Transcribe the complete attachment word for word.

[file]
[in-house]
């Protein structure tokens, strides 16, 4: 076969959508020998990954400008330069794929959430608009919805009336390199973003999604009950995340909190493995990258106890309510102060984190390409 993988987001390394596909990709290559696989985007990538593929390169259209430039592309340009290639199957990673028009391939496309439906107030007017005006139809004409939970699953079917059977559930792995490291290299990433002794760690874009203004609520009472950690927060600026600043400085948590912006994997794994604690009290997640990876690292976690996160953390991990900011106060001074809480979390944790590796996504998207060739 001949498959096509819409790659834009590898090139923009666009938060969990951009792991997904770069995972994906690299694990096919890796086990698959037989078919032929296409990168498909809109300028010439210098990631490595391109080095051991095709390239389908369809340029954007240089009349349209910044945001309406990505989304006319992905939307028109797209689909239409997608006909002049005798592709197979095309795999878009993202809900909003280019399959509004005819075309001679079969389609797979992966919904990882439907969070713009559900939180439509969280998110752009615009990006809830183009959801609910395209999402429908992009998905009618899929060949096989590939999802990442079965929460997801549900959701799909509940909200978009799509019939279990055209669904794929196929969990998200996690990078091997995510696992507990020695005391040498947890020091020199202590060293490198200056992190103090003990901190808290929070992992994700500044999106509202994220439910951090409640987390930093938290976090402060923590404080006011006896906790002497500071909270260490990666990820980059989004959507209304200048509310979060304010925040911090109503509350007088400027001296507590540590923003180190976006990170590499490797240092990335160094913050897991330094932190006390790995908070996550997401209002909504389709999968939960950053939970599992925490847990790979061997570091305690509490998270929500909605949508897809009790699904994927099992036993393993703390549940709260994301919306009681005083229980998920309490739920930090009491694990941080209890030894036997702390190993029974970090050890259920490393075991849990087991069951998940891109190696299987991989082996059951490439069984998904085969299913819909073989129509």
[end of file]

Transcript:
[in-house]
């Protein structure tokens, strides 16, 4: 076969959508020998990954400008330069794929959430608009919805009336390199973003999604009950995340909190493995990258106890309510102060984190390409 993988987001390394596909990709290559696989985007990538593929390169259209430039592309340009290639199957990673028009391939496309439906107030007017005006139809004409939970699953079917059977559930792995490291290299990433002794760690874009203004609520009472950690927060600026600043400085948590912006994997794994604690009290997640990876690292976690996160953390991990900011106060001074809480979390944790590796996504998207060739 001949498959096509819409790659834009590898090139923009666009938060969990951009792991997904770069995972994906690299694990096919890796086990698959037989078919032929296409990168498909809109300028010439210098990631490595391109080095051991095709390239389908369809340029954007240089009349349209910044945001309406990505989304006319992905939307028109797209689909239409997608006909002049005798592709197979095309795999878009993202809900909003280019399959509004005819075309001679079969389609797979992966919904990882439907969070713009559900939180439509969280998110752009615009990006809830183009959801609910395209999402429908992009998905009618899929060949096989590939999802990442079965929460997801549900959701799909509940909200978009799509019939279990055209669904794929196929969990998200996690990078091997995510696992507990020695005391040498947890020091020199202590060293490198200056992190103090003990901190808290929070992992994700500044999106509202994220439910951090409640987390930093938290976090402060923590404080006011006896906790002497500071909270260490990666990820980059989004959507209304200048509310979060304010925040911090109503509350007088400027001296507590540590923003180190976006990170590499490797240092990335160094913050897991330094932190006390790995908070996550997401209002909504389709999968939960950053939970599992925490847990790979061997570091305690509490998270929500909605949508897809009790699904994927099992036993393993703390549940709260994301919306009681005083229980998920309490739920930090009491694990941080209890030894036997702390190993029974970090050890259920490393075991849990087991069951998940891109190696299987991989082996059951490439069984998904085969299913819909073989129509």